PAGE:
Andrew: How the hell do you think? What do you think? What do you think? What do you fear in your guts when you ask that question.

Ed: Can’t happen.  It’s too late.

Lindy: Ed says it’s too late and it can’t happen.

Andrew: Don’t feel that because that would be a betrayal of your deepest spirit.  How you galvanize people is by three things: First of all, you connect them with the divine consciousness within them. Secondly, you give them the disciplines that really sustain that consciousness, and, thirdly, you help them follow their heartbreak and follow something they can really do in the real world to help the real agony of the real exploding real crisis. If you really see that the world is dying—and that means that not only your psyche is going to be destroyed but that the world that you love is dying, that if you have children your children are going to inherit desolation; if you really see that, if you really allow yourself to feel it, if you really stop intellectualizing about it, but start feeling it and feeling it from the divine within you, then you will be driven, you will be driven to find something that you must do just to stay human.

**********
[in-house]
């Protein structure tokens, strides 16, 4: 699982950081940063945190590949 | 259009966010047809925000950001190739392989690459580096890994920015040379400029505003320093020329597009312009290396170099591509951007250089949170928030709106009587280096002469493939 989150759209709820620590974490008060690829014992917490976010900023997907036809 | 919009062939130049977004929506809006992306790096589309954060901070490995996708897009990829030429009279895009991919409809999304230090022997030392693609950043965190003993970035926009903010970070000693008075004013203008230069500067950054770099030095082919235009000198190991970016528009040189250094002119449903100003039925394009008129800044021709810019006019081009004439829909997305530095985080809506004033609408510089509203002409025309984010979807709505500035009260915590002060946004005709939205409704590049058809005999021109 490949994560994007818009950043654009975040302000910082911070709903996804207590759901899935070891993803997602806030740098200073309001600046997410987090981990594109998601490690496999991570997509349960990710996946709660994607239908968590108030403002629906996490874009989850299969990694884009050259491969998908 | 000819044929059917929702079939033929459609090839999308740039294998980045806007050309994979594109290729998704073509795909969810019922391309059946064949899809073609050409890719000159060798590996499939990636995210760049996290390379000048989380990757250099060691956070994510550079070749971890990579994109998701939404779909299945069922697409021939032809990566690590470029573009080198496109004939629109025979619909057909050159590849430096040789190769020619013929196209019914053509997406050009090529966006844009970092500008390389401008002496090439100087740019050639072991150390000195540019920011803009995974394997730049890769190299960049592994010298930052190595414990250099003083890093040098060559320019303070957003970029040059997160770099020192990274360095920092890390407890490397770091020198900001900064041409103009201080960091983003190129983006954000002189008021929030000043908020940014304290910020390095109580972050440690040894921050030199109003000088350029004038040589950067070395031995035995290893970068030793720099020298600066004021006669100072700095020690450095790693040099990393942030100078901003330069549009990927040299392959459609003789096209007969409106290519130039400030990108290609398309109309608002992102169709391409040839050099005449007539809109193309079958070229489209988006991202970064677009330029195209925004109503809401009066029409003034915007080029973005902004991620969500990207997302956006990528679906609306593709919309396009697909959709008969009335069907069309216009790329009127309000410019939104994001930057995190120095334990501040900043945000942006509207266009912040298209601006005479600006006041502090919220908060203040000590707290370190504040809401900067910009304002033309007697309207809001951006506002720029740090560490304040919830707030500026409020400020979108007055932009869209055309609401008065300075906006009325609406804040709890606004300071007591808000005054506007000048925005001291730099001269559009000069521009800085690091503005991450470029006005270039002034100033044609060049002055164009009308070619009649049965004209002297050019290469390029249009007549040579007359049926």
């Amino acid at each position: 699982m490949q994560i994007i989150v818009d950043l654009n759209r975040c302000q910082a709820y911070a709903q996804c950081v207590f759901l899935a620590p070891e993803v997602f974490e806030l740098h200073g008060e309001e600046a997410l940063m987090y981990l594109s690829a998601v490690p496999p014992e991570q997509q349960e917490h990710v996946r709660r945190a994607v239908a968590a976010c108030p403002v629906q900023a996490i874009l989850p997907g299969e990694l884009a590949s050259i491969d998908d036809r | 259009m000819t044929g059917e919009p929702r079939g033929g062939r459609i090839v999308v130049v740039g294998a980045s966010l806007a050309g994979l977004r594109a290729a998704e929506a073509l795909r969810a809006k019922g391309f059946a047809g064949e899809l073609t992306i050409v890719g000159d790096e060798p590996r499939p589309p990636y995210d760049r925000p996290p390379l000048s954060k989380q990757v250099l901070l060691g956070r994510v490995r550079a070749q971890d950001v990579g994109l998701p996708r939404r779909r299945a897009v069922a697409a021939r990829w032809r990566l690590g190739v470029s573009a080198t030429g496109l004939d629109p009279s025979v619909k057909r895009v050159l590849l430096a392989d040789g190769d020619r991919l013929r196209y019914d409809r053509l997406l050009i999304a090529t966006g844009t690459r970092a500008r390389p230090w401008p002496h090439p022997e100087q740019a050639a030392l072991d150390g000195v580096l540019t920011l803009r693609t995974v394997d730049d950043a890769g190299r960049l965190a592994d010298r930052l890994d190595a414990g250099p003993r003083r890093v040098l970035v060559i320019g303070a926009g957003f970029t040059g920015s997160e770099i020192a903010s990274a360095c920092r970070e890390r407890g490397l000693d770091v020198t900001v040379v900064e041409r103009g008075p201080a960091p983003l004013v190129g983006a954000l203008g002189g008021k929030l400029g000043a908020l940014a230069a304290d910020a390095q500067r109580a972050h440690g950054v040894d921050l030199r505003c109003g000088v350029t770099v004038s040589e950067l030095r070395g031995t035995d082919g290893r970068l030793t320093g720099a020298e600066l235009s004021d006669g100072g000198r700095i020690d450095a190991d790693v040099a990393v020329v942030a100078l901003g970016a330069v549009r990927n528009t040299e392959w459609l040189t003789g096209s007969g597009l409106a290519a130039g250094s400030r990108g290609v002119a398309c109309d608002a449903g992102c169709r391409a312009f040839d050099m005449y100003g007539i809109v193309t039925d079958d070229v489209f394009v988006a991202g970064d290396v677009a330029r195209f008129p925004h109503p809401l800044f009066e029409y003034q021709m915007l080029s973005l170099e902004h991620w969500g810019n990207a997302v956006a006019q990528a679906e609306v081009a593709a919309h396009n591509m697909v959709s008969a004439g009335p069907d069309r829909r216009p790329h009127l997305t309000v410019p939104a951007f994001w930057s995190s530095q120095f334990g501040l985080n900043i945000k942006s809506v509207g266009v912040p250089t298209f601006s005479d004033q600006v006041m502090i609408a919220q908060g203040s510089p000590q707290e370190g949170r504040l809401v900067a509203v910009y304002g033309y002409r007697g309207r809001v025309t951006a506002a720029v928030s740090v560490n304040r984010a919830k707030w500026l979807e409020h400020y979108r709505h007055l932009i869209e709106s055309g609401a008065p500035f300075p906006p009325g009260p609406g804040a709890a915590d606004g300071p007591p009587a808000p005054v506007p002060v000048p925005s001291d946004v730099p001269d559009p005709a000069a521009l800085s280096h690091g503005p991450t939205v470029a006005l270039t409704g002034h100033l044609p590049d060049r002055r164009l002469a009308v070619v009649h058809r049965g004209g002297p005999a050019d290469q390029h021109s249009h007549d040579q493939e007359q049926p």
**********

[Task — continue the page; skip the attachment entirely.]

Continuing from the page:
Richard: That is sacred activism.

Andrew: Yes. I know I’m being dramatic because it’s so important that you don’t go to that place where there is nothing to be done, because that’s exactly what—from that place nothing can be done, and this tremendous crisis will be totally wasted, and we won’t have a chance to repeat it.   Richard, before we end, there is one question I wanted to ask you: what do you fear the most for the world?

Richard: Well, I think that the answer is both obvious and not obvious. I fear that the oil will not stop coming out of the hole in the sea and that that hole stands for a larger hole that has been opened into a darkness that doesn’t have light or hope behind it, and that it will fill the oceans and choke our life—and I mean that both metaphorically and actually—because the hole in the Gulf is not only the corporate vacuum of greed, the breach into the underworld of our apostasy and the demons who feed off our cruelty and lack of modesty or mercy, but it becomes a symbol for nuclear proliferation, for the trafficking of children and young women, for Africans who are machete-ing off people’s hands and legs to strike fear into them and make them controllable, for the religious fanatics spewing toxins into the psychic oceans, the Crusaders, Armies of God, Israeli Settlers, Iranian mullahs, Jihadists, and so on. I fear having those forces get in control of the world and then even worse, convince people that they’re in charge forever and they’re running things from now on and have excoriated and abolished the divine.  Get in line if you want to be saved, if you want your place in the suburban cornucopia or the bomb shelter.  It would be like an invasion of the worst form imaginable of alien Grays.  Convincing people that they have to yield to the satanic force of this sort of tar-black toxic darkness.  That seems to me the most terrifying thing because once it gets into the soul—but you know, I’d like to think that the soul is immune.